Venezuela's Chavez Takes Turn For The Worse
Venezuelan President Hugo Chavez, who has been battling cancer for months, is in a "very delicate" condition, with breathing difficulties and a severe respiratory infection, a government statement says.
The statement, read out Monday by Minister of Communications Ernesto Villegas, spells out the 58-year-old socialist leader's decline since his December surgery in Cuba for an unspecified cancer in the pelvic area:
"From today, there has been deterioration in his respiratory performance, related to the immunodeficiency of his current clinical condition. At present he is suffering from a new and serious respiratory infection.
"The president has been receiving intense chemotherapy, as well as other complementary treatments, with the dosage according to the development of his clinical state.
"His general state of health continues to be very delicate.
"The president is taking refuge in Christ and in life, conscious of the difficulties that he is facing and strictly following the program designed by his medical team."
Chavez has been undergoing "chemotherapy of strong impact," according to Villegas.
NPR's Juan Forero says the president has been in a Caracas military hospital for two weeks, where he has seen only a small group of advisers. Although several "proof of life" photos have been released in recent weeks, the charismatic leader has not been seen or heard publicly since the Dec. 11 surgery, his fourth for the cancer that was diagnosed in June 2011.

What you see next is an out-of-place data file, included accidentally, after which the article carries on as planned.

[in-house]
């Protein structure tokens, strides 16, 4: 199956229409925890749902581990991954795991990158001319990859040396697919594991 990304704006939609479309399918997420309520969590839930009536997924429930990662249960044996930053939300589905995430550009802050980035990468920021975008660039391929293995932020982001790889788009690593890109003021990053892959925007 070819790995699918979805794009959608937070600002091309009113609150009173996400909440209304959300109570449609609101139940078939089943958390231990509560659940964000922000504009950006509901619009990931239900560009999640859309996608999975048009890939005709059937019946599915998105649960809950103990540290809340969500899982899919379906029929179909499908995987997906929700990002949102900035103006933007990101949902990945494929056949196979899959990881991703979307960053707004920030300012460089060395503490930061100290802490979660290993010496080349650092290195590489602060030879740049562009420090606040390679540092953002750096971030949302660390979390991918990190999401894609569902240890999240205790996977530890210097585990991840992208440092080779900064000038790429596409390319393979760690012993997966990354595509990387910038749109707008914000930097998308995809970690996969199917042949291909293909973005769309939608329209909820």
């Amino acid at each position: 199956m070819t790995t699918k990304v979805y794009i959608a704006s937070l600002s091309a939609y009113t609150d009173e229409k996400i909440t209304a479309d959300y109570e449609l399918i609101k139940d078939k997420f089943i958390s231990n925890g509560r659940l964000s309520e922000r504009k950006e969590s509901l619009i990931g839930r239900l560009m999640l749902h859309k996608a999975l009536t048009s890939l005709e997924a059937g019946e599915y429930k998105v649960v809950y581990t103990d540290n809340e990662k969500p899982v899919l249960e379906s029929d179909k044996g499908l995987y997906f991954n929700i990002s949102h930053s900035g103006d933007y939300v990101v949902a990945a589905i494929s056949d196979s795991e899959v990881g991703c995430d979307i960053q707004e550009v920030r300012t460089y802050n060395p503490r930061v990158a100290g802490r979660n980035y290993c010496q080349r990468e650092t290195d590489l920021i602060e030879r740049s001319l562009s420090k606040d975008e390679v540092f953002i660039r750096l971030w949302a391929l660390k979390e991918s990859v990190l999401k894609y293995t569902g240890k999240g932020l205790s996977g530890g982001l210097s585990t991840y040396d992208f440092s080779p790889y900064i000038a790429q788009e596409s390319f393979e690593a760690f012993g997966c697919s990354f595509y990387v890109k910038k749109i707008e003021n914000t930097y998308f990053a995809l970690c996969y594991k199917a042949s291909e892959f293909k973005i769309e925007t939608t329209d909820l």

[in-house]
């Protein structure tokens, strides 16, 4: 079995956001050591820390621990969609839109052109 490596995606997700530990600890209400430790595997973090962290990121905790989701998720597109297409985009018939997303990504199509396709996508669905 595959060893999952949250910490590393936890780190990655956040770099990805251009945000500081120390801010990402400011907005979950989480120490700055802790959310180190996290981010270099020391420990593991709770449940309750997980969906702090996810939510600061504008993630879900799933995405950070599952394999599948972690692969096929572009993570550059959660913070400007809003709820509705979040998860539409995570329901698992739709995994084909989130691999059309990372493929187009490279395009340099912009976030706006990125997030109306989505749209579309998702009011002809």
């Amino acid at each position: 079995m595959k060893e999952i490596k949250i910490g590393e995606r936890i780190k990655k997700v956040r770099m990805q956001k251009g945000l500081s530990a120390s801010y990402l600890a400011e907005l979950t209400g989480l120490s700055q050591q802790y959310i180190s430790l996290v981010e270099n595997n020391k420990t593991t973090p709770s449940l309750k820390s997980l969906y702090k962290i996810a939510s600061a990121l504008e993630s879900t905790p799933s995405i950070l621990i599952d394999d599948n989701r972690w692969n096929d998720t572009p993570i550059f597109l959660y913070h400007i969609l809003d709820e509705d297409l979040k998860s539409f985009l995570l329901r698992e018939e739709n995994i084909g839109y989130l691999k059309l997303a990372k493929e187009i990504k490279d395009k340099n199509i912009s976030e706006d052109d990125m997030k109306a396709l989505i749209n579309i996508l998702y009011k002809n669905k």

Chavez is being treated in Carlos Arvelo military hospital, where The Guardian newspaper says "a huge, garish poster of the former paratrooper, in robust health, has been fixed to one side of the building."
Vice President Nicolas Maduro said Thursday that Chavez was "battling for his health and his life" and had "[given] his life to those that don't have anything."
According to The Guardian:
"Maduro now appears to be running the country, but he firmly rejects the title 'acting president' and insists that Chavez remains well enough to give instructions. Last week it was announced that the president participated — presumably from his hospital bed — in a five-hour series of meetings, covering a range of issues from national security to the economy.
"At a late-night press conference afterward, Maduro conceded that Chavez is unable to speak because of a tracheal tube to assist his breathing, but has been able to contribute to the meetings via what the vice president described as 'a variety of means of writing.' Venezuelan diplomats have meanwhile delivered several letters, purportedly from the leftist leader, including one to Cuba's Raul Castro, congratulating him on his re-election as president."
In Monday's statement, Villegas also took the opportunity to lash out at "the corrupt Venezuelan right" for what he called a psychological war seeking "scenarios of violence as a pretext for foreign intervention."
While Maduro is Chavez's hand-picked successor, upon the president's death, the opposition would contest the government's candidate in a snap election that it argues should have been called after Chavez was unable to be sworn in Jan. 10 as the constitution stipulates, according to The Associated Press.
Over the weekend, anti-Chavez demonstrators poured onto the streets of Caracas to protest the secrecy that has surrounded the ailing president, saying he is no longer fit to rule.
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